Is it time to bark “Everywhere you look, everywhere you go” and look for Comet (or Comet Jr.)? For Full House fans, Alamo Square is more than just a fun dog park – it represents nostalgia. 🙂 Although often confused with the actual Full House house in Lower Pac Heights, Alamo Square is an integral part of the show’s opening credits. Covering four city blocks on top of a hill, Alamo Square boasts to-beg-for views of the San Francisco skyline. Then, there’s the pawsome postcard-worthy “Painted Ladies” with 710-720 Steiner Street a.k.a. The Seven Sisters being the most famous. This grassy park with tree-shaded slopes is entirely dog-friendly – both on and off-leash! Although dogs must remain on leash on the eastern side of the park, they can run off-leash and freely chase furry butts in the dog play area on the western side. It’s dogs GALORE here so I like to smell my best before setting my alpha paws into this hot meat market.
Watch me visit the “Full House” House:
#6 Marina Green
Yacht Road and Old Mason Street San Francisco, CA
Located right smack in the middle between the Presidio and Fort Mason, the 74-acre Marina Green is my old stomping ground. Before I became a world traveler, I spent my days taking in the fresh, crisp air and hopping around the 1.1-mile-long grassy rectangular field with the quintessential Golden Gate Bridge in the backdrop. Not to bark, Angel Island, Alcatraz, and the Bay with those multi-million dollar historic 1920s-30s houses on Marina Boulevard where many tech billionaires call home. ARF, I may not be Peter Thiel’s dog, but I sure lived an ARF-so-fabulous life in my old hood, the Marina. Even though it’s unfenced and next to the busy Marina Boulevard, Marina Green has plenty of dogs roaming around off-leash. The only other downside is the yucky wind (it is adjacent to the San Francisco Bay after all) so get ready to do some wind-dodging and pack a light sweater for an evening walk.
Roosevelt Way &, Museum Way, San Francisco, CA
Spanning across the spunky neighborhoods of Castro and Corona Heights, Corona Heights Park sits on 15 acres of dog-friendly space, including an off-leash dog run. Locals often describe their dog park as rustic due to its geographical proximity to Corona Heights Natural Area. It is, after all, made of dirt and mulch. Since there isn’t a divide between small and large dogs, your dog must feel comfortable interacting with dogs of different sizes. This park is known for its to-beg-for hilltop views, which have bragging rights to 360-degree sweeping views of the City, from FiDi (Financial District) to Twin Peaks. And yet, these views are easily accessible through the quick one-mile Corona Heights dirt path trail, which is entirely dog-friendly (well, as long as your dog is on-leashed). Whenever my human and I are up for a longer walk, we’d start the walk from the Panhandle or Buena Vista Park.
1199 E Beach, San Francisco, CA
A former military base, the Presidio is now a recognized national park. It’s so huge that I can spend the entire day investigating and marking it up. Nestled on the northwest corner tip of San Francisco, Presidio welcomes dogs in all areas, including hiking trails and forested grounds, as long as they’re on a leash. With 24 miles of dog-friendly trails and eight scenic overlooks, the Presidio is a sniff-worthy area to explore with your dog. The best part is that it doesn’t feel like you’re in the City at all! BUT, just a howl that coyotes have been sighted. Hence, it’s best to follow the leash rules, keep a vigilant eye, and not venture after sunset. Since the Presidio is humongous (WOOF, it’s only 1,500 acres), I’m giving a special bark to Crissy Field, my favorite area in the Presidio where I’d love to walk my paws over from Marina Green. Crissy Field boasts a stunning, in-your-face view of the Golden Gate Bridge, off-leash dog grassy areas, picnic tables, dog-friendly trails, and a dog-friendly beach (where dogs are welcome to take a dip).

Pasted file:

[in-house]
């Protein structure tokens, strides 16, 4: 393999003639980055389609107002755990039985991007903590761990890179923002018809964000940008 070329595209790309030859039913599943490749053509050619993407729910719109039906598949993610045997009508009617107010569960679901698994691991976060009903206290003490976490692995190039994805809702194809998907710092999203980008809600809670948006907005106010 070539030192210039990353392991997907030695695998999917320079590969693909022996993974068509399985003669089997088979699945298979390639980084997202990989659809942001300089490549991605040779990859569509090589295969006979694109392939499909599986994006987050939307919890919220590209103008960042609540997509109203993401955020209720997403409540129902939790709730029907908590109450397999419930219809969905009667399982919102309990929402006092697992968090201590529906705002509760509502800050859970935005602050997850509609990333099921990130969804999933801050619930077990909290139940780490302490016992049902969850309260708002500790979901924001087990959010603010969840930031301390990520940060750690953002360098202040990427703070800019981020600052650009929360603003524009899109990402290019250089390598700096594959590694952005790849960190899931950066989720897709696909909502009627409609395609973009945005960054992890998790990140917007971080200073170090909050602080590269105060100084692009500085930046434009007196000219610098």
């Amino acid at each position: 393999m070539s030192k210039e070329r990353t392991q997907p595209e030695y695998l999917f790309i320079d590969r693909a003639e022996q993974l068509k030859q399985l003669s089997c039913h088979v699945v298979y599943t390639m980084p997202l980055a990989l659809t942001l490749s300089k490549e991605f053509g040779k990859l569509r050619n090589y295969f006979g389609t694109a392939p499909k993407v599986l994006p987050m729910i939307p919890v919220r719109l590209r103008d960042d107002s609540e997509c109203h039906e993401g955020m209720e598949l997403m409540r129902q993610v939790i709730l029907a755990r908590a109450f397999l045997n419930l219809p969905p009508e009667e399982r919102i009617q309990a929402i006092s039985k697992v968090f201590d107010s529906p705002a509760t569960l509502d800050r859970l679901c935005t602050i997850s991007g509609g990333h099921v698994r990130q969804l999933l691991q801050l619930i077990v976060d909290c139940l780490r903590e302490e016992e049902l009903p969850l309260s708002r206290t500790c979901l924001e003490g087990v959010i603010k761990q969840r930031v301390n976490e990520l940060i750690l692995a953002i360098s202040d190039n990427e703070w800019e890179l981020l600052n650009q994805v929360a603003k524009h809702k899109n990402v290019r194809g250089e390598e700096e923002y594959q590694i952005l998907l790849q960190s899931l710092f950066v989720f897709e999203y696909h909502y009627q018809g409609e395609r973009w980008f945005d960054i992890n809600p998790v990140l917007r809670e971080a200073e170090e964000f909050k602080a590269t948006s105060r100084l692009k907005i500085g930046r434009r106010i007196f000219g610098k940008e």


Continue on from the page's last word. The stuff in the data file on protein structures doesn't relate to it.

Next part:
#9 Lands End
680 Point Lobos Ave, San Francisco, CA
The rocky cliffs and wind-sweeping ocean views from Lands End are something to bark about and perk up my ears. From the historic Sutro Baths ruins to the 4-mile round trip Lands End hiking trail, Lands End is filled with numerous dog-friendly spots to traverse with your dog, hear the crashing waves, and admire the San Francisco Bay from the rugged terrain. Heck, there’s even an off-leash, unfenced dog area at Lands End Beach right next to the Sutro Baths. I don’t like to get my paws wet, but I don’t mind digging my paws into the sand and getting my little black nose sandy. Beautiful views, pawsome hiking trails, and dog-friendly beaches – what more can a Yorkie ask? Except for off-leash areas, dogs must be on-leash or under voice control.
#10 Buena Vista Park
Haight St. and Buena Vista Ave. San Francisco, CA
Considered the oldest park in San Francisco, Buena Vista Park is founded in 1867 and serves the Haight-Ashbury and Buena Vista Heights neighborhoods. This park isn’t just heavily frequented by locals, but also by visitors with their beautiful hilltop views of San Francisco, the Golden Gate Bridge, and Marin headlands. ARF, with an intriguing wild oak forest terrain, Buena Visa Park is one of the most wooded areas in the city. Despite the lack of large open spaces for dogs, the park has paved trails, dirt paths, lookout points, hilly areas, and wooden stairs that all welcome dogs to enjoy. Gotta wag my tail to that! Nevertheless, Buena Vista Park still offers some pawsome off-leash areas found in 35 acres, including the northwest corner in Oak Woodland.
**BONUS Best Dog Park in San Francisco
#11 Aquatic Park
700-898 Beach St. San Francisco, CA
Want to sniff out more best dog parks in San Francisco? I’ve got you covered with a bonus! Conveniently situated near Ghirardelli Square and Fisherman’s Wharf, Aquatic Park is a lovely waterfront area technically part of the San Francisco Maritime National Historical Park. Offering gorgeous views of Alcatraz, historic ships, and the San Francisco Bay, Aquatic Park is a fantastic place to walk dogs, swim at the beach, and picnic on the grassy fields. Dogs are welcome everywhere in the area except for the beach (although it’s not uncommon to see a few off-leash dogs getting their noses sandy), Hyde Street Pier, and the historic ships. As a Marina boy, I’d march up and down the scenic trail from Great Meadow to Aquatic Park. The only downside to this park is that you may encounter a few homeless people here and there (although usually harmless).
WOOF, I hope you enjoy exploring my paw-picked list of the 10+1 BEST dog parks in San Francisco! What’s your favorite dog park in San Francisco? BARK AT ME!
Markin’ it up,
Roger Wellington a.k.a. The Doob